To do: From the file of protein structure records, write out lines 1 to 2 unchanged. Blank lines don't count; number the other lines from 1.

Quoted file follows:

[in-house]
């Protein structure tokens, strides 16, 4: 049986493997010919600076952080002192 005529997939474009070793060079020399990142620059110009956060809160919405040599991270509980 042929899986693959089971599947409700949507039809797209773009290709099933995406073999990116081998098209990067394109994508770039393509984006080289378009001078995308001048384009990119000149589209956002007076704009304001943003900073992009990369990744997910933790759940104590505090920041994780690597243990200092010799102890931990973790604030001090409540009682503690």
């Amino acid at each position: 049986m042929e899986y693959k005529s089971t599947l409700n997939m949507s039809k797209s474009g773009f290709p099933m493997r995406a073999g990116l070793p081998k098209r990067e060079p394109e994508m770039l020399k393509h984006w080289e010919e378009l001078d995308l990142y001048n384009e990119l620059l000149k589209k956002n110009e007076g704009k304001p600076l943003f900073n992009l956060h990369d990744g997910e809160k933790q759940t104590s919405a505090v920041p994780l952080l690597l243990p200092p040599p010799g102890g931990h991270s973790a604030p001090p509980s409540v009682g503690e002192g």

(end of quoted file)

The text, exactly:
[in-house]
């Protein structure tokens, strides 16, 4: 049986493997010919600076952080002192 005529997939474009070793060079020399990142620059110009956060809160919405040599991270509980 042929899986693959089971599947409700949507039809797209773009290709099933995406073999990116081998098209990067394109994508770039393509984006080289378009001078995308001048384009990119000149589209956002007076704009304001943003900073992009990369990744997910933790759940104590505090920041994780690597243990200092010799102890931990973790604030001090409540009682503690």